Lying at the bottom of the Avon Gorge, under Clifton, is the district of Hotwells. Not surprisingly, it gets its name from the spring of warm water that used to bubble up through the mud of the river and at one time was one of the places to be seen in. The warm water would flow at a rate of 60 gallons a minute at 76 F. At high tide the source would be 26 feet below the river and at high tide was 10 feet above it.
The spring is mentioned in a 15th Century account as being used by sailors suffering from scurvy. In 1677 Catherine of Braganza, the wife of Charles II, visited it and shortly after it was acquired by the Society of Merchant Venturers. In 1695 they leased the well for 90 years at a nominal rent on condition that a pump room and other amenities were built. The pump was supposed to help stop the spring from being polluted by river water but wasn't entirely successful. The rise in popularity of the place was swift and soon people such as the Duke of York, Duchess of Marlborough and the Prince of Orange would regularly visit and facilities were built to house and entertain them. The Earl of Jersey once gave a breakfast party for 150 people here.
The hotwell soon also attracted invalids and physicians who made claims that the water would cure "hot livers, feeble brains, old sores and diabetes". The water was bottled and shipped around the world, it was thought that it was so wonderful.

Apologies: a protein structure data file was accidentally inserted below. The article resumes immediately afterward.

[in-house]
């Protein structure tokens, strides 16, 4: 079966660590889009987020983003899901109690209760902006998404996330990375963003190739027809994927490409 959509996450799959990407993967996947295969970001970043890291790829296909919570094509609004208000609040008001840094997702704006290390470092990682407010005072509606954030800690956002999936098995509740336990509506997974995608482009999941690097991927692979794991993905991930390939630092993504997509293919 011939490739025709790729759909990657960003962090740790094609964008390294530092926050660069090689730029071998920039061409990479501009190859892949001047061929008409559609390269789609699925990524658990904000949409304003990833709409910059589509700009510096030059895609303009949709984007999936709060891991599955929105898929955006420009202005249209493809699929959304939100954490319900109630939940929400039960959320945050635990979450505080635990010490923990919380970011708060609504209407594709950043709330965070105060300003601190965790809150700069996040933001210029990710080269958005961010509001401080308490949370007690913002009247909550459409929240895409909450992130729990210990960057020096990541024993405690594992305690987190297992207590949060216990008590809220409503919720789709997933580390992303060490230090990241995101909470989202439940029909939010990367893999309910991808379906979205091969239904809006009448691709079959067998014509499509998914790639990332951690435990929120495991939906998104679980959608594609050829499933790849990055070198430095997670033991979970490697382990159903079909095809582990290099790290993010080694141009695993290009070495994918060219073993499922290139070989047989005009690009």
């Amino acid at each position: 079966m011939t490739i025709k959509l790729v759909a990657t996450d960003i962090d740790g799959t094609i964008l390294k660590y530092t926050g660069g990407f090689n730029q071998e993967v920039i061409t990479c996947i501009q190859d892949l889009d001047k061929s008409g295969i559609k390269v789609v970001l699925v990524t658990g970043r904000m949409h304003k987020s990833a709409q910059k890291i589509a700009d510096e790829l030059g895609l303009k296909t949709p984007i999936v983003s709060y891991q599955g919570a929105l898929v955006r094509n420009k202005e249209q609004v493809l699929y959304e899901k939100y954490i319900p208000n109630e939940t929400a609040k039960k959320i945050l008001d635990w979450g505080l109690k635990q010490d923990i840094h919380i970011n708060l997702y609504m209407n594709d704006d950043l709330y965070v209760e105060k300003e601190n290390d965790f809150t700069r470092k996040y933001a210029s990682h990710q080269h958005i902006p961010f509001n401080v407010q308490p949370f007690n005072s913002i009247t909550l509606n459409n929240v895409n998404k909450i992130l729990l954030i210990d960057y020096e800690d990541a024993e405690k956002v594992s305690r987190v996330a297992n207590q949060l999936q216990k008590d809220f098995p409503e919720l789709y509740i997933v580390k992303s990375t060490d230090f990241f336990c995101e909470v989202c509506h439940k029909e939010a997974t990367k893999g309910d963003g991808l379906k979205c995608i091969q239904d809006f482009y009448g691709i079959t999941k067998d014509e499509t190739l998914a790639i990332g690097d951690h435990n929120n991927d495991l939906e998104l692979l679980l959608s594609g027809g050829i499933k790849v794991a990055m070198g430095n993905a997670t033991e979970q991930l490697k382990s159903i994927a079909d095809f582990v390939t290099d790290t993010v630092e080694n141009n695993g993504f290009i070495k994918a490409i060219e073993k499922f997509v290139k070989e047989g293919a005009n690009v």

When the 90-year lease ran out in 1785, the Society of Merchant Venturers demanded that on resumption of the lease that £1,500 would have to be spent on improvements to the quay and pump room. This put the prices of the facilities up and soon the people stopped coming to the area in the numbers they once had. Another reason that people might of stayed away was that the spa became very popular with incurables, especially those with consumption, and the high mortality rate of the area did nothing to enhance it to visitors. In fact so many people were dying that one group of lodging houses were known as Death Row.
In 1822, the old pump room was demolished and an improved one built. This couldn't revive the areas fortunes and it was demolished itself in 1867. A promontory into the river, Hotwell Point, was also removed at this time as it was becoming a hazard to shipping. The spring was enclosed and piped to a small cavern hollowed in the rock.
In 1890, the last attempt to re-establish the spa was made. Sir George Newnes, the publisher, asked the Merchant Venturers permission to build a cliff railway. They agreed on condition that Sir George built a hydropathic institution and another pump room. This opened as the Clifton Grand Spa Hydro in 1898 and is now the Avon Gorge Hotel.
The end of the spa came in 1913 when the pollution to the spa was so bad it was closed on health grounds by the authorities.
The "zig-zag" is a steep winding lane that runs down the cliff from Clifton to the Portway, a little beyond the site of the lower entrance to the old cliff railway. It's well marked from the Clifton side of the Suspension Bridge but not so well from Hotwells.
Hotwells from the other side of the river.
The entrance to the old Clifton Rocks Railway
The railway was closed many years ago, but was used as a bombproof studio for the BBC (British Broadcasting Corporation) and as safe storage for the City's archives and art treasures during WWII.
Many fashionable houses were built to accommodate visitors to the Hotwells
This plaque is attached to the wall of the house pictured above.
This page created 5th August 2000, last modified 28th August 2009